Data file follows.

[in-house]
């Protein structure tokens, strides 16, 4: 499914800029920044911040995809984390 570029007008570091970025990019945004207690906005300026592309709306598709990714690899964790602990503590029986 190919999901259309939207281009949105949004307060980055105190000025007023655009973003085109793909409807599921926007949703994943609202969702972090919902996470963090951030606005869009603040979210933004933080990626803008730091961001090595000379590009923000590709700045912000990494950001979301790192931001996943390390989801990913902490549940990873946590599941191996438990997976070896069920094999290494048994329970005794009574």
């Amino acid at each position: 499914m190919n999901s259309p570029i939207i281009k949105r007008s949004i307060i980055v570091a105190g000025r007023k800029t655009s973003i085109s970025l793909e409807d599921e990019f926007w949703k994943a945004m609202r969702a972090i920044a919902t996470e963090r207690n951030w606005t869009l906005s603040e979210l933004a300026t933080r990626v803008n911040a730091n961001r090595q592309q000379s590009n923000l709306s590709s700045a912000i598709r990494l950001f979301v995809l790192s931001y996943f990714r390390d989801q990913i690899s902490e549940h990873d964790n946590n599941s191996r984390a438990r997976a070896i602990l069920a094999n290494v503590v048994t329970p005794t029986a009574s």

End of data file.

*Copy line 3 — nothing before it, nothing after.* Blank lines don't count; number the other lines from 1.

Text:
């Amino acid at each position: 499914m190919n999901s259309p570029i939207i281009k949105r007008s949004i307060i980055v570091a105190g000025r007023k800029t655009s973003i085109s970025l793909e409807d599921e990019f926007w949703k994943a945004m609202r969702a972090i920044a919902t996470e963090r207690n951030w606005t869009l906005s603040e979210l933004a300026t933080r990626v803008n911040a730091n961001r090595q592309q000379s590009n923000l709306s590709s700045a912000i598709r990494l950001f979301v995809l790192s931001y996943f990714r390390d989801q990913i690899s902490e549940h990873d964790n946590n599941s191996r984390a438990r997976a070896i602990l069920a094999n290494v503590v048994t329970p005794t029986a009574s």